The Peterson amendment proposes a study by the National Academies on indirect land use change. No doubt, another example of carefully selecting an analytical tool. The 2007 EISA bill also contains a provision for the National Academies to study the issue, though funding for the study has never been authorized.

The science on indirect land use change will continue to develop (is currently continuing to develop). The real issues will be whether there are any positive moves toward reducing greenhouse gas emissions once all the politics are done.

Biofuels Are a Priority Says USDA’s Tom Vilsack

Today, USDA’s new Agriculture Secretary, Tom Vilsack discussed his priorities in a conference call with reporters across the country.
Two of those priorities? You guessed, biofuels and climate change.
The priorities as listed in a statement relased today by the USDA are:

1. Advancing research and development and pursuing opportunities to support the development of biofuels, wind power, and other renewable energy sources, saying that USDA needs to make sure that the biofuels industry has the necessary support to survive recent market challenges while promoting policies that will accelerate the development of next-generation biofuels that have the potential to significantly improve our energy independence.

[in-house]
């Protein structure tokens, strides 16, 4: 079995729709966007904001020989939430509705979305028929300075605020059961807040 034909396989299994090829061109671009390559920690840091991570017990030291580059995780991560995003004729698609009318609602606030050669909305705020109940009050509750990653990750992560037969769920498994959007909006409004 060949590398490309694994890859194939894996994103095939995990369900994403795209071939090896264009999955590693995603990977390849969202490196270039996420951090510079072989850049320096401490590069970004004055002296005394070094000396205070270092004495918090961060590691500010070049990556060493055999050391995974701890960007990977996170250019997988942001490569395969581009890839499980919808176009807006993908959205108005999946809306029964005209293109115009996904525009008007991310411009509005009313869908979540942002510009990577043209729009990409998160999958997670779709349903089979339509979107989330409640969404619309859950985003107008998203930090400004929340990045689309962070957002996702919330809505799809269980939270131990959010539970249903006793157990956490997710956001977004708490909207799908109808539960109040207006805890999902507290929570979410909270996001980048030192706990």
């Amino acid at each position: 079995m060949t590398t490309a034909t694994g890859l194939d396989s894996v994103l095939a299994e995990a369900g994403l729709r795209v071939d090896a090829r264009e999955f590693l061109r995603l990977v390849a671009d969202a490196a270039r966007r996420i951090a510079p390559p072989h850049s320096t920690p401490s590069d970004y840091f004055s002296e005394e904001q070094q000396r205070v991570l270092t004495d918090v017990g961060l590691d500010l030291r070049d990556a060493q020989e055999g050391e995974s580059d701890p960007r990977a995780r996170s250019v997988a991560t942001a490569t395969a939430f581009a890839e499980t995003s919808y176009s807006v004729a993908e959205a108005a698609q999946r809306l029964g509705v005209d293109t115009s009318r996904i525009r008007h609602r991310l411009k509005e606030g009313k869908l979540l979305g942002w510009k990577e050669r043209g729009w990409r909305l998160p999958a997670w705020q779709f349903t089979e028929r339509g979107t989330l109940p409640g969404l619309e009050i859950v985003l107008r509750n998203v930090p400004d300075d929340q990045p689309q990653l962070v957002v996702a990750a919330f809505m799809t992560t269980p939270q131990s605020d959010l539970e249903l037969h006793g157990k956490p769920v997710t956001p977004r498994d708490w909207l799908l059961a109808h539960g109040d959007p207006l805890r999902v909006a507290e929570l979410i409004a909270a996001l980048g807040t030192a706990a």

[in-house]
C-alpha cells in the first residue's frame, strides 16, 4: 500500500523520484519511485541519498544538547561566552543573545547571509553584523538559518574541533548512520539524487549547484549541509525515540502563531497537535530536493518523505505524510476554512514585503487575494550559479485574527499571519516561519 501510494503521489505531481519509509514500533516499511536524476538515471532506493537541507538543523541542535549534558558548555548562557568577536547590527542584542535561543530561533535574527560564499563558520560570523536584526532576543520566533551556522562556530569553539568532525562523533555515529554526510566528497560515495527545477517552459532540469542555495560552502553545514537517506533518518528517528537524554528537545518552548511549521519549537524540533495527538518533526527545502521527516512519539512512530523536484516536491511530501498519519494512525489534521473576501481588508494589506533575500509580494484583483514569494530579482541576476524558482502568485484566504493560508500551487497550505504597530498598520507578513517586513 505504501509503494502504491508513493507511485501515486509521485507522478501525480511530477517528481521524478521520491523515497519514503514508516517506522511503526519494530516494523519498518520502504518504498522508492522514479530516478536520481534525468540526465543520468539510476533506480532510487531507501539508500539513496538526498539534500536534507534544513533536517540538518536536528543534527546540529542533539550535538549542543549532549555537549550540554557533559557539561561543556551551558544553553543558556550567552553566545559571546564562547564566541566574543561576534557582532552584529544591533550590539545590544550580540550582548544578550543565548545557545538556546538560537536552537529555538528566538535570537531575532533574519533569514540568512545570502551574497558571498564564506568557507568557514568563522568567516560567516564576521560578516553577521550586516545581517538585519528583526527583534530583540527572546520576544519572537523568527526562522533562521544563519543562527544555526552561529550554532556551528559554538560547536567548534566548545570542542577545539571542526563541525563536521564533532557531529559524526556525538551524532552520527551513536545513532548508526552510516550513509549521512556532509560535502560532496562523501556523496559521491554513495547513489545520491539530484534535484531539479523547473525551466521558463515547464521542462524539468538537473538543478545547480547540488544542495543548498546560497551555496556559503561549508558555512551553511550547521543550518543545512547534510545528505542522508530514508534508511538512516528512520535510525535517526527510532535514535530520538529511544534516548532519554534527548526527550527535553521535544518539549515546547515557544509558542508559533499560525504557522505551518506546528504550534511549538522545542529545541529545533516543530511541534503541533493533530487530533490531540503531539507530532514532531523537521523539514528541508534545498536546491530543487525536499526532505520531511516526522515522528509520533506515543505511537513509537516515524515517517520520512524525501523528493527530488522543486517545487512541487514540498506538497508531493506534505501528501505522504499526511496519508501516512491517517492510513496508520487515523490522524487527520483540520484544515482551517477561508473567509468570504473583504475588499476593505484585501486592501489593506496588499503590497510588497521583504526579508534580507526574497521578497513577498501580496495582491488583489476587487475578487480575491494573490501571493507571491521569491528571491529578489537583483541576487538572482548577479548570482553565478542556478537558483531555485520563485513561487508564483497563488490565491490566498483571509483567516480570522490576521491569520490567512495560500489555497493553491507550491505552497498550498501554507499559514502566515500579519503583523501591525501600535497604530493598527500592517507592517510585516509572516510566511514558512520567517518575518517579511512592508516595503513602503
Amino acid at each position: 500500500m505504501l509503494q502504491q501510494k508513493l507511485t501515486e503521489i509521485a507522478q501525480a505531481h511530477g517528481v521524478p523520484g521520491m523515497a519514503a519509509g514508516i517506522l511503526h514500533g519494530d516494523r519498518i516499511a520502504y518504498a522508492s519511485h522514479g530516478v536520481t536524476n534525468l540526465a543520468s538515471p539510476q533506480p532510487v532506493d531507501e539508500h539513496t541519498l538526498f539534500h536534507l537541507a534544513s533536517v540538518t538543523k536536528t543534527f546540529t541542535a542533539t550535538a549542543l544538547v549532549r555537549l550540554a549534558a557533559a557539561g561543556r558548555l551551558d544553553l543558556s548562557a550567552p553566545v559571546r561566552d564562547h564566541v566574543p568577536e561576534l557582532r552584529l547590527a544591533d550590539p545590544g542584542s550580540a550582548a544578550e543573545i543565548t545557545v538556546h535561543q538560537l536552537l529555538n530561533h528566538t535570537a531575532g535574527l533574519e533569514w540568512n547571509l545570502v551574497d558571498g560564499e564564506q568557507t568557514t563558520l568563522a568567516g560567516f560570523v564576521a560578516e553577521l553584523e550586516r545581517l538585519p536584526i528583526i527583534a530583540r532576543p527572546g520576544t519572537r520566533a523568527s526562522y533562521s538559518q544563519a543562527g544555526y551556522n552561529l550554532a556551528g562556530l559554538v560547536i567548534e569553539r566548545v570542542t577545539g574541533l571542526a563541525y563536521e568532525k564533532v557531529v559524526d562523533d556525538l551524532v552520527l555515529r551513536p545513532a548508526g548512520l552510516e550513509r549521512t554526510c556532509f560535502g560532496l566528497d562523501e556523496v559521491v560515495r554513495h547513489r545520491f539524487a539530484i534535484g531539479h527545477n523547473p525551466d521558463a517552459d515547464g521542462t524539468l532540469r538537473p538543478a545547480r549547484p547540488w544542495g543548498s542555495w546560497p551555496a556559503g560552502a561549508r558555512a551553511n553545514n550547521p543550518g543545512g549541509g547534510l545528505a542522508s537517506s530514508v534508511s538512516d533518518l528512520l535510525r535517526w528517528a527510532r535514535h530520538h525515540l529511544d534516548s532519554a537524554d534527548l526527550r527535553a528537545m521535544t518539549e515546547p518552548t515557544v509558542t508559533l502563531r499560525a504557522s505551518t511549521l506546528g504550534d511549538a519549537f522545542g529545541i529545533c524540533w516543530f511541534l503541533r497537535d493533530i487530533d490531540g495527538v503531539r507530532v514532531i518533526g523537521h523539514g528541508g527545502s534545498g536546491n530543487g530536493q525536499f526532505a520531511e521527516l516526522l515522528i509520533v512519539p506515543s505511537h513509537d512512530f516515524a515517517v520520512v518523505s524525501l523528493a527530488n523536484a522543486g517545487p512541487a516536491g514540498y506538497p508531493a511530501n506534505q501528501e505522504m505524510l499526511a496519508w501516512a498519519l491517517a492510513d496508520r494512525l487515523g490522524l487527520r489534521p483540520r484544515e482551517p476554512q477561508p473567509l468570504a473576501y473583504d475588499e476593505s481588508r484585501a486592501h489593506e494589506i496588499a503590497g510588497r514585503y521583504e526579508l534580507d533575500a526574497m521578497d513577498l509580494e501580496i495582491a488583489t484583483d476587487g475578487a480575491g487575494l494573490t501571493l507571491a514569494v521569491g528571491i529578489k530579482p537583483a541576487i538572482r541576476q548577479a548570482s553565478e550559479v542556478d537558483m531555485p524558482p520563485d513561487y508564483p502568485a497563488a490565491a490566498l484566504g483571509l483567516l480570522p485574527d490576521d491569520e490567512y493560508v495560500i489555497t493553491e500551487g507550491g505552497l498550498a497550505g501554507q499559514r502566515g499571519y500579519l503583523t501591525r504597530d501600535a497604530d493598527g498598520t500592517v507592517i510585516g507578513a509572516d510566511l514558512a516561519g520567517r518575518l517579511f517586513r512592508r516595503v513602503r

2. Making progress on major environmental challenges, including climate change. Vilsack said it’s important that farmers and ranchers play a role with USDA in efforts to promote incentives for management practices that provide clean air, clean water, and wildlife habitat, and help farmers participate in markets that reward them for sequestering carbon and limiting greenhouse gas emissions.

What can I say? Except for, this is well, fantastic.

The biofuels industry, is still what many would consider to be a fledgling industry. On this blog in particular, we have spent a lot of time talking about the technology, why it’s a good thing and so on. But what we haven’t spent a lot of time talking about is what kind of dollars it would take to make it happen.

Government support is important for generating dollars. An excellent example of this is the Renewable Fuels Standard. My colleague Matt Carr, wrote a blog post for the, The Hill’s Congress Blog, Keeping the Standard. In his post Matt says,

That we continue to support the development of biofuels is critical. Cellulosic ethanol is on the verge of becoming a viable industry. But for this to succeed, government support, including the production requirements outlined in the Renewable Fuel Standard, must be consistent and reliable. This support stimulates investor confidence, which in turn generates much needed capital. Do you look into the future and see a United States independent of foreign oil? If so, look now at the Renewable Fuels Standard.”

Matt is exactly right. Government support generates investor confidence. But just where are we in the investment arena?

On January 23 Biofuels Digest published, VC investment in US biofuels reaches $680.2 million in 2008. According to Biofuels Digest that included,

$437 million for cellulosic ethanol, $175.9 million in microalgae, $42 million in butanol and 25.3 million into systems and infrastructure providers. VC invested $110.5 million in the 4th quarter economic slowdown, after a lively $233 million in the 2nd quarter, high for the year.

Stay tuned to see what happens in 2009.